Household valuation of energy development in amenity‐rich regions
Heather M. Stephens and
Growth and Change, 2019, vol. 50, issue 4, 1375-1410
The juxtaposition of oil and gas wells against the Rocky Mountains on Colorado's Front Range provides a picture of the complicated interaction between Colorado's natural resources above and below ground. As hydraulic fracturing has increased oil and gas development—bringing jobs and money to an already highly sought after amenity‐rich area—it has also increased concerns about the impact on natural amenities, such as water quality and mountain views. Using data on housing sales between 2006 and 2014, we estimate how shale development is capitalized into housing prices in a booming market when households are in close proximity to other natural amenities. We find that shale development negatively impacts house prices, more so for houses with private water and houses that are closer to the mountains, but that competition for land along the Front Range has driven up house prices overall in the region. Our results also suggest the policy responses to shale development may differ for growing, amenity‐rich regions.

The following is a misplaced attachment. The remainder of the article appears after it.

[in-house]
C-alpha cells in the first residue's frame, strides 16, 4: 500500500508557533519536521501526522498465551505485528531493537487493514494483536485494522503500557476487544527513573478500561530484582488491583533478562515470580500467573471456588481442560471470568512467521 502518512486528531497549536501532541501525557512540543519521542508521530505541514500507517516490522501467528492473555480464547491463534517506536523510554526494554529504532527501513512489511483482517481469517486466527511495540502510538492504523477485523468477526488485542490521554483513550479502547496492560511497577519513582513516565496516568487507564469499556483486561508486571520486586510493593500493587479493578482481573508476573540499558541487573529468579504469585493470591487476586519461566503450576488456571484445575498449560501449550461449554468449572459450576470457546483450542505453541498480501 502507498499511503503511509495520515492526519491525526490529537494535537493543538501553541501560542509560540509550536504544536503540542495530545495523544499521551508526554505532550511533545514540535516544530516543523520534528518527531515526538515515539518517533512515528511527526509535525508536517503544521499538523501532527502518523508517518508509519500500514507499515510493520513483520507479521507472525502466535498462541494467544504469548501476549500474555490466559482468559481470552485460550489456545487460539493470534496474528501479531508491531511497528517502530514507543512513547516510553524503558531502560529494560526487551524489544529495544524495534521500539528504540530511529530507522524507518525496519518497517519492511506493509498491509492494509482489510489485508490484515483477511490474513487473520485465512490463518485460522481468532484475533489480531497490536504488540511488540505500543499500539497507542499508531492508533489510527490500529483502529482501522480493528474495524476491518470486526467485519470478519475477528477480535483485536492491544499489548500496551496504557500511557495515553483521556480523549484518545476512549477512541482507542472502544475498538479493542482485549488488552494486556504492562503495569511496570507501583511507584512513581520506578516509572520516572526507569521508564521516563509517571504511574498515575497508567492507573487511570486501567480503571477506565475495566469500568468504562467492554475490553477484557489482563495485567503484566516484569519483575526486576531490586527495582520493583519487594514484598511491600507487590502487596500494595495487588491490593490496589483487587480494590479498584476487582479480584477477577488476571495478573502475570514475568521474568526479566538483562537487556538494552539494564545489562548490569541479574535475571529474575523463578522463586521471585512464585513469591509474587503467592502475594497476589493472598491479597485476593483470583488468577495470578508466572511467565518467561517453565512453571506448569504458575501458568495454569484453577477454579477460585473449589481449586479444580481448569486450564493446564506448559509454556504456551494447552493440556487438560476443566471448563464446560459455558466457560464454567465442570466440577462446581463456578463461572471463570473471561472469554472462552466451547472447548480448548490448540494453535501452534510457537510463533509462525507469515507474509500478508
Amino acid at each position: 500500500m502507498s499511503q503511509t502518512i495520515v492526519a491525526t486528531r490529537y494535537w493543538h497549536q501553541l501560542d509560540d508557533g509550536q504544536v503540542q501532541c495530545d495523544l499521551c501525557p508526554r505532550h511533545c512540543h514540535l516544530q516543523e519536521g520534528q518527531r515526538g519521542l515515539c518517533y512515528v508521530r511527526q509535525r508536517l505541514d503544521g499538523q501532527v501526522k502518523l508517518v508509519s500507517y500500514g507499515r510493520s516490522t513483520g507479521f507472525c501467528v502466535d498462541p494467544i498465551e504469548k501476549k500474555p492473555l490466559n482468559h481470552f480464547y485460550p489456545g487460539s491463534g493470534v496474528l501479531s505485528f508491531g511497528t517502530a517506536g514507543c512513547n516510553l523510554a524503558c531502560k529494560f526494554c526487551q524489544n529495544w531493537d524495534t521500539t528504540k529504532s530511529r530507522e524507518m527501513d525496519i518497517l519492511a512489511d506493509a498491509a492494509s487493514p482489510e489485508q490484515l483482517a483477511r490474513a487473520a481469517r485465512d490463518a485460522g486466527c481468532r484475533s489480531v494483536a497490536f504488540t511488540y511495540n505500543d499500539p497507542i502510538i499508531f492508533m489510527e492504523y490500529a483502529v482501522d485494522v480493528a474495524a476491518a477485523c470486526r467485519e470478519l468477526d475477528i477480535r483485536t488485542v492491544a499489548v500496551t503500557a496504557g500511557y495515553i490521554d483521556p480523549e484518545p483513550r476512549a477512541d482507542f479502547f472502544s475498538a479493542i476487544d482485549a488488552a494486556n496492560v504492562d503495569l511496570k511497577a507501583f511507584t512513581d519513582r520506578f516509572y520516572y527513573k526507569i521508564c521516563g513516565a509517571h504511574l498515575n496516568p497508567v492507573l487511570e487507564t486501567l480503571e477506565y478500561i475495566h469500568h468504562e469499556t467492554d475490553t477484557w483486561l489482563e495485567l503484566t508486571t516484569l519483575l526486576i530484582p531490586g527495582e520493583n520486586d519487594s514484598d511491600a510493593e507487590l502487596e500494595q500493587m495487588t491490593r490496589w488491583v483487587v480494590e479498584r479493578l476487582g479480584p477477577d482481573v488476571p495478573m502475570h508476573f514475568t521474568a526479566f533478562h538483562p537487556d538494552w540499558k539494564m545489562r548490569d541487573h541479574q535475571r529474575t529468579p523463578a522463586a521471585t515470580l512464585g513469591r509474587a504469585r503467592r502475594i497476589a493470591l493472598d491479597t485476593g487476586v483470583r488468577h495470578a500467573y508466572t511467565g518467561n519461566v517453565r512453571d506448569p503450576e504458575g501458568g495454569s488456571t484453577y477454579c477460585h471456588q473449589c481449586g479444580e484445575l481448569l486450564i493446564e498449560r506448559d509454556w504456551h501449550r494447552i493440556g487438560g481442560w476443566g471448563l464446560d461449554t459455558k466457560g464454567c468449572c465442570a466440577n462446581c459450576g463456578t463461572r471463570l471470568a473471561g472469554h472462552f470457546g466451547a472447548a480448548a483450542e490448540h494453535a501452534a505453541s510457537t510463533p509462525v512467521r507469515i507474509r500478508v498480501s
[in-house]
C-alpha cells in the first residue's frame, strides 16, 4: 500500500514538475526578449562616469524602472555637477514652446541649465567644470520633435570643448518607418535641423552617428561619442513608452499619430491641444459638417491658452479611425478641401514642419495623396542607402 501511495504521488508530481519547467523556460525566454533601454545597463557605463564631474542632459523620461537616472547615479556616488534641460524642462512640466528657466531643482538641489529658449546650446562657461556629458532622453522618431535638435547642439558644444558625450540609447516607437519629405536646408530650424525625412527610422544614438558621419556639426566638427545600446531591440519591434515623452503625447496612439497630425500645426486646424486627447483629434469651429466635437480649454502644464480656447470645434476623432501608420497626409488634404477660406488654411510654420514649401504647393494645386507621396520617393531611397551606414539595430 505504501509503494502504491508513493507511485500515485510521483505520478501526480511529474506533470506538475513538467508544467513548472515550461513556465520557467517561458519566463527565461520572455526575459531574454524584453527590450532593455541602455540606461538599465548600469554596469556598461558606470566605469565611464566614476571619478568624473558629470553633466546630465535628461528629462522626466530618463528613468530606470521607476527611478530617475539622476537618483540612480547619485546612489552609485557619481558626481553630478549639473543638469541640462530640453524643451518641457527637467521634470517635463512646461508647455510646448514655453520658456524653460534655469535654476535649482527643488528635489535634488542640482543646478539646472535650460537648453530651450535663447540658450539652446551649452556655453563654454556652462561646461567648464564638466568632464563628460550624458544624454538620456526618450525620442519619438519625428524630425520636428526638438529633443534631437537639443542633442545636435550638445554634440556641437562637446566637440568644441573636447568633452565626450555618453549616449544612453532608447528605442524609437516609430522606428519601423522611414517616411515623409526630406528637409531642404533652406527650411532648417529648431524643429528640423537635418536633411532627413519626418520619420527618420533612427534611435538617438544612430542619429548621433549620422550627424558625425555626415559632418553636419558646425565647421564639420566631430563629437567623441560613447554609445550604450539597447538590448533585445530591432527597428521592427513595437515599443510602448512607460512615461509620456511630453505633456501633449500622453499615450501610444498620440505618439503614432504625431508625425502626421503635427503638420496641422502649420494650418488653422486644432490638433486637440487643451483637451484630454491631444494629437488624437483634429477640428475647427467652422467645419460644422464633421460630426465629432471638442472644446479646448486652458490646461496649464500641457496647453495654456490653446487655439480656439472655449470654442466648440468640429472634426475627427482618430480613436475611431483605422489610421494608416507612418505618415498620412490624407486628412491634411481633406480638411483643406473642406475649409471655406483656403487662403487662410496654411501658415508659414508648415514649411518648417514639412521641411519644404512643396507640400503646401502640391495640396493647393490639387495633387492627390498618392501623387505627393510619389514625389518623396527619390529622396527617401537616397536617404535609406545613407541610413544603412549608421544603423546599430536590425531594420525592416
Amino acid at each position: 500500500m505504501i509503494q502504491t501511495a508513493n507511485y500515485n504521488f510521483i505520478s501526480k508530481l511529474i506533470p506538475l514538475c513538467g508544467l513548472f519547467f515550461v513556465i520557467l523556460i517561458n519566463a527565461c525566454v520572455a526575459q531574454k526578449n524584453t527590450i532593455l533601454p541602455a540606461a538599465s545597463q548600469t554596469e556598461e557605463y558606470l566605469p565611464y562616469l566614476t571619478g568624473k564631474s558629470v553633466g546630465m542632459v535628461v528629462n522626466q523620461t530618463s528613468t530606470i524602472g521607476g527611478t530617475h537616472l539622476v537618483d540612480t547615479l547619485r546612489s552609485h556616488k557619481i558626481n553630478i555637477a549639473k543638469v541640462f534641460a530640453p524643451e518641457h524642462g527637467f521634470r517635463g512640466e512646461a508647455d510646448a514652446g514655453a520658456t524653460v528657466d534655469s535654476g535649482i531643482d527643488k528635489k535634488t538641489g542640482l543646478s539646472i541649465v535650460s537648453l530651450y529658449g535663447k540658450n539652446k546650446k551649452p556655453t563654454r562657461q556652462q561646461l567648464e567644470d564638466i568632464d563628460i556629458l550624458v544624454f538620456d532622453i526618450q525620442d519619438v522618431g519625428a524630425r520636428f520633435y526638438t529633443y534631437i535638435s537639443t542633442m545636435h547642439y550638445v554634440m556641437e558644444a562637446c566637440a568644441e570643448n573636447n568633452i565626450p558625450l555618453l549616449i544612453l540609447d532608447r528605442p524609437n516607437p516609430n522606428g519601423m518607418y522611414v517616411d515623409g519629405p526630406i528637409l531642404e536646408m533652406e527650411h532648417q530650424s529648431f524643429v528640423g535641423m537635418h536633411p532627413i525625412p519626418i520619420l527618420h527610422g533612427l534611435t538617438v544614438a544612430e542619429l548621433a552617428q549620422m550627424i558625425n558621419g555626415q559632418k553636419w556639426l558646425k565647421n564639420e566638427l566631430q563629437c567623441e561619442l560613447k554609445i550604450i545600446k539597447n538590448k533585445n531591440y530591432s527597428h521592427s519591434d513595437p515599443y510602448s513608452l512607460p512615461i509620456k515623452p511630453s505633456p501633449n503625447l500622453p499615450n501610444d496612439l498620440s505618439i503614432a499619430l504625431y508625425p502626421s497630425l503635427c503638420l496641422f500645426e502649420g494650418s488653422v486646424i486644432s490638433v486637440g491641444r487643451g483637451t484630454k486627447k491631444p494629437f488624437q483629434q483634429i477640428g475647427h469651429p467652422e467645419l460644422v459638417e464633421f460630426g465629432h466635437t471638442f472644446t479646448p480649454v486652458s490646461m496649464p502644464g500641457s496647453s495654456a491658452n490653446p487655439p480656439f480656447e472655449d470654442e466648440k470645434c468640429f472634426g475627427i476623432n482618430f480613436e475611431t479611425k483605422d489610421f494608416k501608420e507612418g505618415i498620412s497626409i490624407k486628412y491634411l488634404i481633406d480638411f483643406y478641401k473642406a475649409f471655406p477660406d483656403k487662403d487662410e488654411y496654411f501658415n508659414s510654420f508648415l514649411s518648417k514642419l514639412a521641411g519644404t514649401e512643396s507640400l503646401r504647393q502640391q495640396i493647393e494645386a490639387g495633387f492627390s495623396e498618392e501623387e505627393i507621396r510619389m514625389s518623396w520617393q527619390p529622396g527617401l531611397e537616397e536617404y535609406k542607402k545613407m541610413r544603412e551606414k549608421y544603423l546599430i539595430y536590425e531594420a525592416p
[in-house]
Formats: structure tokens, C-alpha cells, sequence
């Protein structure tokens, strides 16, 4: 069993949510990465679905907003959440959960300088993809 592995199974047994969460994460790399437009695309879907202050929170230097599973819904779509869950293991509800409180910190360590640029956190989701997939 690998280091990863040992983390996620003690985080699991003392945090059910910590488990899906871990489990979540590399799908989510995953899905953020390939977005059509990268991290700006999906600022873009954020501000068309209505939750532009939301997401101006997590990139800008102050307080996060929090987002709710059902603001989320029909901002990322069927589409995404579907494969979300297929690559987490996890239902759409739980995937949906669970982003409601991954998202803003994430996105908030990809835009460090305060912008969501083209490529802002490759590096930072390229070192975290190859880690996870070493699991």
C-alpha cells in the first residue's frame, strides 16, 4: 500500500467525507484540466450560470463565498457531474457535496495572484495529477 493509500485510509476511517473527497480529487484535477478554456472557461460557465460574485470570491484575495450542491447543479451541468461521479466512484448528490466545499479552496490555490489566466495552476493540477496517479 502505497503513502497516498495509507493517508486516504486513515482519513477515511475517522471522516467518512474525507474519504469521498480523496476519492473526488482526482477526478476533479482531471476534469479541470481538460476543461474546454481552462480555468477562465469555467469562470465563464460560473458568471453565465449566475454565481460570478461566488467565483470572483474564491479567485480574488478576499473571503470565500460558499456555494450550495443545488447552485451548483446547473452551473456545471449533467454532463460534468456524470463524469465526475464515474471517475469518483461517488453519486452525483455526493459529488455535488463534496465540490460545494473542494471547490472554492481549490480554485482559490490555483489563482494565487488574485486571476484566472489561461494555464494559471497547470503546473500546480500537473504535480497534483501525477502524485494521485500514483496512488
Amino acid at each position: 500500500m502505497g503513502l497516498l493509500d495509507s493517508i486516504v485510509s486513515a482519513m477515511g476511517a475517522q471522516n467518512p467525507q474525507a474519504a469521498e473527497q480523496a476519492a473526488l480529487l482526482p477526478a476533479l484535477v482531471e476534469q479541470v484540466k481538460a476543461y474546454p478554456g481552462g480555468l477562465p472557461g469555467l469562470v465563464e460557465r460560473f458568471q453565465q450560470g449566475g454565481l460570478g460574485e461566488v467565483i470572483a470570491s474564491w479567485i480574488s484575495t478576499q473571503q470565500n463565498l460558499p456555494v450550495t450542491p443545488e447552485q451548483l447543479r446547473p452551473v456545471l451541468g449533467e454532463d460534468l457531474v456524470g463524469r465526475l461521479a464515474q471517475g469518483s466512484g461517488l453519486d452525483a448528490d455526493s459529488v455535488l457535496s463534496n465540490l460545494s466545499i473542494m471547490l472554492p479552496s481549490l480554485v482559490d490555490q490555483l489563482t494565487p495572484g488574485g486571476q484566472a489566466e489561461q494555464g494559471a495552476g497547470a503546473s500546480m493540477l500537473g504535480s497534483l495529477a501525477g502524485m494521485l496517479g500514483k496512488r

References: Add references at CitEc
Citations: View citations in EconPapers (3) Track citations by RSS feed
Downloads: (external link)
This item may be available elsewhere in EconPapers: Search for items with the same title.
Export reference: BibTeX
RIS (EndNote, ProCite, RefMan)
Persistent link: https://EconPapers.repec.org/RePEc:bla:growch:v:50:y:2019:i:4:p:1375-1410
Ordering information: This journal article can be ordered from
http://www.blackwell ... bs.asp?ref=0017-4815
Access Statistics for this article
Growth and Change is currently edited by Dan Rickman and Barney Warf
More articles in Growth and Change from Wiley Blackwell
Bibliographic data for series maintained by Wiley Content Delivery ().